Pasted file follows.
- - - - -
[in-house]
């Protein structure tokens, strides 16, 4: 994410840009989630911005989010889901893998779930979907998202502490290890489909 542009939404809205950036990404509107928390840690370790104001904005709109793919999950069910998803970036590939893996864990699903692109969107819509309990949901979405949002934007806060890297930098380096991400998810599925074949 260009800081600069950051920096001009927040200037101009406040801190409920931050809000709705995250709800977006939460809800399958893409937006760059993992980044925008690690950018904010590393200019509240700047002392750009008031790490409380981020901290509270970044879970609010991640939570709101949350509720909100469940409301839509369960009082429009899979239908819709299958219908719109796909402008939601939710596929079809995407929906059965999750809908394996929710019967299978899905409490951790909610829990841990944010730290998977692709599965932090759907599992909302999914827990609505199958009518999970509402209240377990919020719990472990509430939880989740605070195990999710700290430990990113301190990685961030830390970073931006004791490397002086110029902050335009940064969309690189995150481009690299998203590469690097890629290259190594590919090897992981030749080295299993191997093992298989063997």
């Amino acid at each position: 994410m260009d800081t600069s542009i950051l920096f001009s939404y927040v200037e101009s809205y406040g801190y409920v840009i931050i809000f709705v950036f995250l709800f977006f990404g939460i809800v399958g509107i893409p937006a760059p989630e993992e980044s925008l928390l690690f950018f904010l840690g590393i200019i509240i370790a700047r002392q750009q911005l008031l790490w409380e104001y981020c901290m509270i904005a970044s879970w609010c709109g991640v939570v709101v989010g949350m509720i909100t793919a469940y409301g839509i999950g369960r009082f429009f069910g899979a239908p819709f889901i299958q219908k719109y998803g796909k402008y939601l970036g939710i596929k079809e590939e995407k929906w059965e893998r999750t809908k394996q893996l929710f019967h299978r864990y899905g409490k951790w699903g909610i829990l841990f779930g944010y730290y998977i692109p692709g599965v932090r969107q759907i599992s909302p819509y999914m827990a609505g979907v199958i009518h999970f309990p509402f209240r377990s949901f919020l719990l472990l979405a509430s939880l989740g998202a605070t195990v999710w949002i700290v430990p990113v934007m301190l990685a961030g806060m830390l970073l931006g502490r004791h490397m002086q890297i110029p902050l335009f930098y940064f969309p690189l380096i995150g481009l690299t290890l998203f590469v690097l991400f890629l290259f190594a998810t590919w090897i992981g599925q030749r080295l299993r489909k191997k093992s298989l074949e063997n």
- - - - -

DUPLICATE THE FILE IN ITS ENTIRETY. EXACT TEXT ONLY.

[in-house]
């Protein structure tokens, strides 16, 4: 994410840009989630911005989010889901893998779930979907998202502490290890489909 542009939404809205950036990404509107928390840690370790104001904005709109793919999950069910998803970036590939893996864990699903692109969107819509309990949901979405949002934007806060890297930098380096991400998810599925074949 260009800081600069950051920096001009927040200037101009406040801190409920931050809000709705995250709800977006939460809800399958893409937006760059993992980044925008690690950018904010590393200019509240700047002392750009008031790490409380981020901290509270970044879970609010991640939570709101949350509720909100469940409301839509369960009082429009899979239908819709299958219908719109796909402008939601939710596929079809995407929906059965999750809908394996929710019967299978899905409490951790909610829990841990944010730290998977692709599965932090759907599992909302999914827990609505199958009518999970509402209240377990919020719990472990509430939880989740605070195990999710700290430990990113301190990685961030830390970073931006004791490397002086110029902050335009940064969309690189995150481009690299998203590469690097890629290259190594590919090897992981030749080295299993191997093992298989063997």
């Amino acid at each position: 994410m260009d800081t600069s542009i950051l920096f001009s939404y927040v200037e101009s809205y406040g801190y409920v840009i931050i809000f709705v950036f995250l709800f977006f990404g939460i809800v399958g509107i893409p937006a760059p989630e993992e980044s925008l928390l690690f950018f904010l840690g590393i200019i509240i370790a700047r002392q750009q911005l008031l790490w409380e104001y981020c901290m509270i904005a970044s879970w609010c709109g991640v939570v709101v989010g949350m509720i909100t793919a469940y409301g839509i999950g369960r009082f429009f069910g899979a239908p819709f889901i299958q219908k719109y998803g796909k402008y939601l970036g939710i596929k079809e590939e995407k929906w059965e893998r999750t809908k394996q893996l929710f019967h299978r864990y899905g409490k951790w699903g909610i829990l841990f779930g944010y730290y998977i692109p692709g599965v932090r969107q759907i599992s909302p819509y999914m827990a609505g979907v199958i009518h999970f309990p509402f209240r377990s949901f919020l719990l472990l979405a509430s939880l989740g998202a605070t195990v999710w949002i700290v430990p990113v934007m301190l990685a961030g806060m830390l970073l931006g502490r004791h490397m002086q890297i110029p902050l335009f930098y940064f969309p690189l380096i995150g481009l690299t290890l998203f590469v690097l991400f890629l290259f190594a998810t590919w090897i992981g599925q030749r080295l299993r489909k191997k093992s298989l074949e063997n």